My grandma moved to Seattle in the early 1930s. Though her experiences—as a black woman living in the Central Area–were certainly significantly different than Mrs. Dyer’s, the two women shared in common a love of buses. My father, who was born in 1939, spent his childhood riding streetcars and trolley buses in this town and has many stories of the velvety seats, the sounds the vehicles made, and how the drivers would help his mother on and off when he and his siblings were small.

When I was growing up, I remember wondering why my grandma always insisted on walking and busing to get around, even when others were willing—would, in fact, have preferred—to give her a ride. Now, I am in her shoes: trying to explain that yes, I really do want to take the bus, and no, it’s not (usually) a hardship or an inconvenience; it is part of who I am.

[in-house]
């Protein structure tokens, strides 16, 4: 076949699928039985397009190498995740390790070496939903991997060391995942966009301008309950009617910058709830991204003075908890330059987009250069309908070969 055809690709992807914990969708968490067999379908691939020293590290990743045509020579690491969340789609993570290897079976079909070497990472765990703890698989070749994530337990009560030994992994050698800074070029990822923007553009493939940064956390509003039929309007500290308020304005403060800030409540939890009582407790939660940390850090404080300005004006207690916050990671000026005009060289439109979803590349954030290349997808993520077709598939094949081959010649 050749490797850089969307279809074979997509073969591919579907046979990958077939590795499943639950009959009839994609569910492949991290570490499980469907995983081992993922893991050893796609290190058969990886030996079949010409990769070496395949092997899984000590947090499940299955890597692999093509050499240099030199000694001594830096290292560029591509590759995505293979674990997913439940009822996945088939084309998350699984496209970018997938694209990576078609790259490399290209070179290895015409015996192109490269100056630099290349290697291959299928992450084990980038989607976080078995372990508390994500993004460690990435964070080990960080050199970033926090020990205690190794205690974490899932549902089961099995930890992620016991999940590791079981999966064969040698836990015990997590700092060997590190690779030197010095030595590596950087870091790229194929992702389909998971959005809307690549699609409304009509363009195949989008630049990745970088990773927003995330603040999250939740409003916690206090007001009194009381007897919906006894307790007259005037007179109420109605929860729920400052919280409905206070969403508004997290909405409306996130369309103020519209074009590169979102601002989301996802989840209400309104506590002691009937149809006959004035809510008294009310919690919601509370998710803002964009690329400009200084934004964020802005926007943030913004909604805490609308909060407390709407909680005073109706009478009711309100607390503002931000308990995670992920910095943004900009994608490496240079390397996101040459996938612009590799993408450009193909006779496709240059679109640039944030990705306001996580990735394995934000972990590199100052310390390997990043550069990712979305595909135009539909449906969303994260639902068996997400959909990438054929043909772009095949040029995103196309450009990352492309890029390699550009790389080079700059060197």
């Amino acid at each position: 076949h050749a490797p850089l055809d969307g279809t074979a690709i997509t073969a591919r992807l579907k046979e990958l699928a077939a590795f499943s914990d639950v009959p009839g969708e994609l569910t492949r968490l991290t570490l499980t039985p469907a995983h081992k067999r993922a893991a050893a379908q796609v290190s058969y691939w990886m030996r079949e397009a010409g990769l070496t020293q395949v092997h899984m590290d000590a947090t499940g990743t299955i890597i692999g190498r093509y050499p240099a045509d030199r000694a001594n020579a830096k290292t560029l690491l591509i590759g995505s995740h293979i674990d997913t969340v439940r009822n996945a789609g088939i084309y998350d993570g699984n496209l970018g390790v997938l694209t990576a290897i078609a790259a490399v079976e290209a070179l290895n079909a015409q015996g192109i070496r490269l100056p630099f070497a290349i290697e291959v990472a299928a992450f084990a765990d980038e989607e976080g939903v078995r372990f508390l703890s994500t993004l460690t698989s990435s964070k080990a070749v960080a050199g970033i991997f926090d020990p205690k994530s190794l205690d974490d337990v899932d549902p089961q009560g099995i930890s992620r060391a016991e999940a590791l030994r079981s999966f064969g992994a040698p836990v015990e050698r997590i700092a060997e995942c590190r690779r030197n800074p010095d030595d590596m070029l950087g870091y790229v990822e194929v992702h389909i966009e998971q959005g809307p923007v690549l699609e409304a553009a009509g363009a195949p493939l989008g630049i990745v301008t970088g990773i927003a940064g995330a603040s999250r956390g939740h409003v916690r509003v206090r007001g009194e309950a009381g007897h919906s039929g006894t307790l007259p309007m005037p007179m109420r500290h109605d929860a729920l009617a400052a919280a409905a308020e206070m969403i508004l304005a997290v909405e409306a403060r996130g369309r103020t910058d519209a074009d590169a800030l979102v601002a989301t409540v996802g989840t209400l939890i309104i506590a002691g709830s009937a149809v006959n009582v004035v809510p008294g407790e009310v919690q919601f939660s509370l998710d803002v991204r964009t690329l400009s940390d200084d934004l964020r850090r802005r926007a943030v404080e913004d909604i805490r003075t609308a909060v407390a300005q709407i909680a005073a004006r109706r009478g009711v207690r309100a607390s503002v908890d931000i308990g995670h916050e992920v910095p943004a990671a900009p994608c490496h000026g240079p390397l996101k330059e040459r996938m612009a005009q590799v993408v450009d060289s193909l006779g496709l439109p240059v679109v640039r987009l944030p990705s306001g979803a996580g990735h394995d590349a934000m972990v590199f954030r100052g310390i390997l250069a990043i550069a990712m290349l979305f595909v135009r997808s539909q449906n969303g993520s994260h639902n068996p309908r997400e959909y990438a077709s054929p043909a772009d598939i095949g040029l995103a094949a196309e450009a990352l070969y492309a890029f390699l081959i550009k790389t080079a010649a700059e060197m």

If I am given the gift of long life, I hope it will remain so.

Bus riders have sense

Stop sense, n: The ability to detect when one’s transit destination is approaching without looking out the window or at the digital display at the front of the vehicle; a subconscious awareness of the location of one’s transit stop.

Not to brag (ahem), but I have a highly developed stop sense. When I was nine, I would automatically wake up from bus naps about a block before it was time for me to ring the bell. These days, I can feel my stop approaching no matter where I’m looking or how many children I’m managing.

But yesterday, I started rereading Sula on a solo ride home from the Eastside. I was four stops past mine before I even looked up.